Public Toilets, Peeing and Vaginas

Kati Ots

Pursuing a variety of research directions and intervention approaches, I propose destabilizing default assumptions by collectively (re-)imagining a safer, more accessible and inclusive public restroom. As part of my project I wish to carry out experiments, develop guidelines for peeing standing up with a vagina, and propose a workshop rethinking toilet pictograms.

© Kim Dickey "Lady J Series" (1994–1999)


Why are there separate toilets for men, women, and disabled people? What’s up with the long lines for women’s bathrooms? Why aren’t there urinals for women? Is Duchamp’s “Fontain” actually a feminist piece by Baroness Elsa von Freytag-Loringhoven?

How did we end up using the man-woman pictogram on the toilet sign? A hole or a bowl? Should we use urine and feces as fertilizers? What’s the most sustainable way of using the toilet? Why is it especially important to close the toilet seat during a pandemic?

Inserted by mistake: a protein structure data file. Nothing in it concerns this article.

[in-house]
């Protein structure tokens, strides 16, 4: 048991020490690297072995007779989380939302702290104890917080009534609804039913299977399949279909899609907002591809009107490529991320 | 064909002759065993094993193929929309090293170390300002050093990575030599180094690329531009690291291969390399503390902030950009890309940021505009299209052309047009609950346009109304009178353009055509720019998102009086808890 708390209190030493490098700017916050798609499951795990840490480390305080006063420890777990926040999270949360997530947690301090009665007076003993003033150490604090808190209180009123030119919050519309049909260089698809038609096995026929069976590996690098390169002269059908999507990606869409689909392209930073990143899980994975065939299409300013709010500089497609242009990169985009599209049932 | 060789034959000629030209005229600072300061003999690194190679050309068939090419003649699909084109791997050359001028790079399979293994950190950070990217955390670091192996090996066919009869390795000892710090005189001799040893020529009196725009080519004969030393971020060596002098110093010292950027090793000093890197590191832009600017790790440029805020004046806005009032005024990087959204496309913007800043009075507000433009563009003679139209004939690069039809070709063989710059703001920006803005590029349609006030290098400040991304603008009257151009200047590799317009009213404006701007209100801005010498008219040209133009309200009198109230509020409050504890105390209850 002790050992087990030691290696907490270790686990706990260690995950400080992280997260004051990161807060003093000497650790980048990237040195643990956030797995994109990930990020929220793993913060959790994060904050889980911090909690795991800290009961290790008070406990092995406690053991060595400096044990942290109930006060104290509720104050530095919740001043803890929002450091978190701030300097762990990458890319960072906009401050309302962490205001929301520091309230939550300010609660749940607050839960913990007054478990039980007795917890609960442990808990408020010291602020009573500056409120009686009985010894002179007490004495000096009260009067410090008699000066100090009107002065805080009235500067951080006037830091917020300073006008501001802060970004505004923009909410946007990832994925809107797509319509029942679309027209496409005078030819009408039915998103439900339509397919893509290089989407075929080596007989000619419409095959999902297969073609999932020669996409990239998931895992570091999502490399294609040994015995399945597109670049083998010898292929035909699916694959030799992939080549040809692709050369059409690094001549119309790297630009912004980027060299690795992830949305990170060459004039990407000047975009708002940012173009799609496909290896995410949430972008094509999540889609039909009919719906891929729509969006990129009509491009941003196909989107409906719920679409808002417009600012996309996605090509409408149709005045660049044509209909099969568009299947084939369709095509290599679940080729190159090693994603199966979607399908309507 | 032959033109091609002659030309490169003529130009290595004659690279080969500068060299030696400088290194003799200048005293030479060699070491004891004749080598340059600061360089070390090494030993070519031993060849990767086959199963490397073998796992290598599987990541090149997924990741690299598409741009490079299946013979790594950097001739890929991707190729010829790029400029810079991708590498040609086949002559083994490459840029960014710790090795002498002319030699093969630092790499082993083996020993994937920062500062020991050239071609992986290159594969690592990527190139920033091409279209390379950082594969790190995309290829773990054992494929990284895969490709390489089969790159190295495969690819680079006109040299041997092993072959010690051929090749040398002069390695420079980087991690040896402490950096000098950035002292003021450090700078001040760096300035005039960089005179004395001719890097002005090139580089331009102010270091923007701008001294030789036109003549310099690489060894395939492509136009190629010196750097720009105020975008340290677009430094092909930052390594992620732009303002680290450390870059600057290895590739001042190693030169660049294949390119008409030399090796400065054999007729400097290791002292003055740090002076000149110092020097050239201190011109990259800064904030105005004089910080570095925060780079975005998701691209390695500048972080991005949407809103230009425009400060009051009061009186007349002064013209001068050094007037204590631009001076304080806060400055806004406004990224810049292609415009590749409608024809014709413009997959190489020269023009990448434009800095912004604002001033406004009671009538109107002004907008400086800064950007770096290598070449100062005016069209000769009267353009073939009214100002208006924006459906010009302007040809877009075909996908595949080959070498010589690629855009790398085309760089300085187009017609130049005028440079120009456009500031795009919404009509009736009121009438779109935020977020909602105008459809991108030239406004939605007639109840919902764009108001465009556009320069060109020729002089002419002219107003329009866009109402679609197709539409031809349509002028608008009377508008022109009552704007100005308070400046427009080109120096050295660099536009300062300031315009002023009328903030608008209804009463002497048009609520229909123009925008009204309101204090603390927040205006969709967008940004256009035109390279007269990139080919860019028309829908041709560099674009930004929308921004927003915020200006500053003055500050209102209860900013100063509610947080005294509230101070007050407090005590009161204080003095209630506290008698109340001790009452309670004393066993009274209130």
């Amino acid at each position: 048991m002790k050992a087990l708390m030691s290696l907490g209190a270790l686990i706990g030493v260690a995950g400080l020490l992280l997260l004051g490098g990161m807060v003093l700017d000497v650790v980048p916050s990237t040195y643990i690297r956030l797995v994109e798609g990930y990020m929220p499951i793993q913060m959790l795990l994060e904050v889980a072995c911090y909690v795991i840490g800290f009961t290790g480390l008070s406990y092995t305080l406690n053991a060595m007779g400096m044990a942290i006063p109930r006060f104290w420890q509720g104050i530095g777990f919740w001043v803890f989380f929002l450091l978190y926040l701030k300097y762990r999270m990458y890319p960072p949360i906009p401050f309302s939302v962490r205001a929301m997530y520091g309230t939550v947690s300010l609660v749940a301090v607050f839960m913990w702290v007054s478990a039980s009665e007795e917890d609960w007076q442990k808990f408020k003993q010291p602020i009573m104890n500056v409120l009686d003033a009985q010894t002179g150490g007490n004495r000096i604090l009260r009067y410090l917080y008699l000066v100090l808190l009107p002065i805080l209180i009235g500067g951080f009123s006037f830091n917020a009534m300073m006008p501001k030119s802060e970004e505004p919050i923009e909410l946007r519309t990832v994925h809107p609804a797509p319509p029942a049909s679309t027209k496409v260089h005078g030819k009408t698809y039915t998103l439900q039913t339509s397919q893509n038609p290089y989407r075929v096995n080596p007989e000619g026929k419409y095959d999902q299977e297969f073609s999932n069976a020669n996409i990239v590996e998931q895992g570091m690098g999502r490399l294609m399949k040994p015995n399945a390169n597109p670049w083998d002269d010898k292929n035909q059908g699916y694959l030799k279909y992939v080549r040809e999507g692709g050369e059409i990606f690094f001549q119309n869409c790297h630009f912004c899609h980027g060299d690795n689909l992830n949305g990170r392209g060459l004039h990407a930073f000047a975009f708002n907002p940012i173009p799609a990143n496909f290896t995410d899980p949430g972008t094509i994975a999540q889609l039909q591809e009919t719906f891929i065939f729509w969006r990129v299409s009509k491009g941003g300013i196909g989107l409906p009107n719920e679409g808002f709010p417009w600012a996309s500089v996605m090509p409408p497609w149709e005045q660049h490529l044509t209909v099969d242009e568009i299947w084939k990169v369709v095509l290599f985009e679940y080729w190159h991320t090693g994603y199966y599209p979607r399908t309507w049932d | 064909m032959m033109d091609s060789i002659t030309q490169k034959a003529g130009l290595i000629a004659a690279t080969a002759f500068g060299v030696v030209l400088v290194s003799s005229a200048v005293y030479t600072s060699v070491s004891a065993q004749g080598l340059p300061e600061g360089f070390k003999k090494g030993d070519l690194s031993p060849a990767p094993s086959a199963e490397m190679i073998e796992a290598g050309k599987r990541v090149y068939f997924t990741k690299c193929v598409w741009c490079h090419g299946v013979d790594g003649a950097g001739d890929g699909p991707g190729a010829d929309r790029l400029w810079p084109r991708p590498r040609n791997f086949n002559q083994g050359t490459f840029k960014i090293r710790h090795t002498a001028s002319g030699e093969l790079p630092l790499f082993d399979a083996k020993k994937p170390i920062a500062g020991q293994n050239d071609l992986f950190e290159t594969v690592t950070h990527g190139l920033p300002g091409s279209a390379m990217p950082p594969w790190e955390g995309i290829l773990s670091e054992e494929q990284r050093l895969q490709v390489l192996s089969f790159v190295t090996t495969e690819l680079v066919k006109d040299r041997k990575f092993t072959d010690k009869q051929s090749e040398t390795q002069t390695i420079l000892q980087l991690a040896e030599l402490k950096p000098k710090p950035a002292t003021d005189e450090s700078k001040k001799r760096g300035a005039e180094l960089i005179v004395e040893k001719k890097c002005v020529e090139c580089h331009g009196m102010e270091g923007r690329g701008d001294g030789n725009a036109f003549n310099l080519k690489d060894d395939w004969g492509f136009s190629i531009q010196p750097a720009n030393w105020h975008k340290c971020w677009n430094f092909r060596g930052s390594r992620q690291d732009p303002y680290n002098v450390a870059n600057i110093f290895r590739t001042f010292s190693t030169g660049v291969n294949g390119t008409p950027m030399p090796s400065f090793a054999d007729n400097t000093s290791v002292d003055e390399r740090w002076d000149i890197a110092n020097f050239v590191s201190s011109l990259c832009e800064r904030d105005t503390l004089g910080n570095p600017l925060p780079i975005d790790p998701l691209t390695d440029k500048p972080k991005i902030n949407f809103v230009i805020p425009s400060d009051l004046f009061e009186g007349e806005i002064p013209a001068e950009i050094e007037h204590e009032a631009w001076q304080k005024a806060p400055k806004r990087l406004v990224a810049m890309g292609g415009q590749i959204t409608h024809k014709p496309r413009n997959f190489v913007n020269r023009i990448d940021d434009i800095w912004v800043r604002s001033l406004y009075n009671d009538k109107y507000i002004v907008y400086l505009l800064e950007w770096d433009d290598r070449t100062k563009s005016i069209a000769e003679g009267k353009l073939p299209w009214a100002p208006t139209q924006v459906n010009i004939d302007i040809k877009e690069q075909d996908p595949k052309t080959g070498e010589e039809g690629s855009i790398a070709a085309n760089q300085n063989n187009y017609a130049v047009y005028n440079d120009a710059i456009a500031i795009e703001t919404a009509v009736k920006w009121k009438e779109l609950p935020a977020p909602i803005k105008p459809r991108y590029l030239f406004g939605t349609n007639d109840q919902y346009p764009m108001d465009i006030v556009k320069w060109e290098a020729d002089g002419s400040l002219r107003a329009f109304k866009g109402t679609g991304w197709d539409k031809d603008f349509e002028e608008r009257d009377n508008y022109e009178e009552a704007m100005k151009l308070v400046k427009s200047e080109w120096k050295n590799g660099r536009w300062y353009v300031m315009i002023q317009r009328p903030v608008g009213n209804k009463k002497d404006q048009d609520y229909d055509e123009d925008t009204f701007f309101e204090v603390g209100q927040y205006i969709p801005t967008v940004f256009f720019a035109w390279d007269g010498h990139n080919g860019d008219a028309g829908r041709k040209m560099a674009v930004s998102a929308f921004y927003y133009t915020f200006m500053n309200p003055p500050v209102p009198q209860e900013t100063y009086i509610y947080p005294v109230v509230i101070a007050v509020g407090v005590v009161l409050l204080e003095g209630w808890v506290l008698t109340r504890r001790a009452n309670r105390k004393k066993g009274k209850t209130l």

Is a skirt more functional than pants? How is going to the toilet still life-threatening for women and different minority groups around the world today?

Throughout history, public restrooms have been the site of institutional discrimination by race, religion, physical ability, class, and gender. Connecting the public and private spheres while reflecting and sustaining cultural attitudes, public toilets are sites in which ideology, institutions and inequality collide. Focusing on gender discrimination, I explore different ways of addressing the topic, often testing things out myself and using my own body as a subject of experimentation.

Summer Semester 2021
Kati Ots
Erasmus exchange student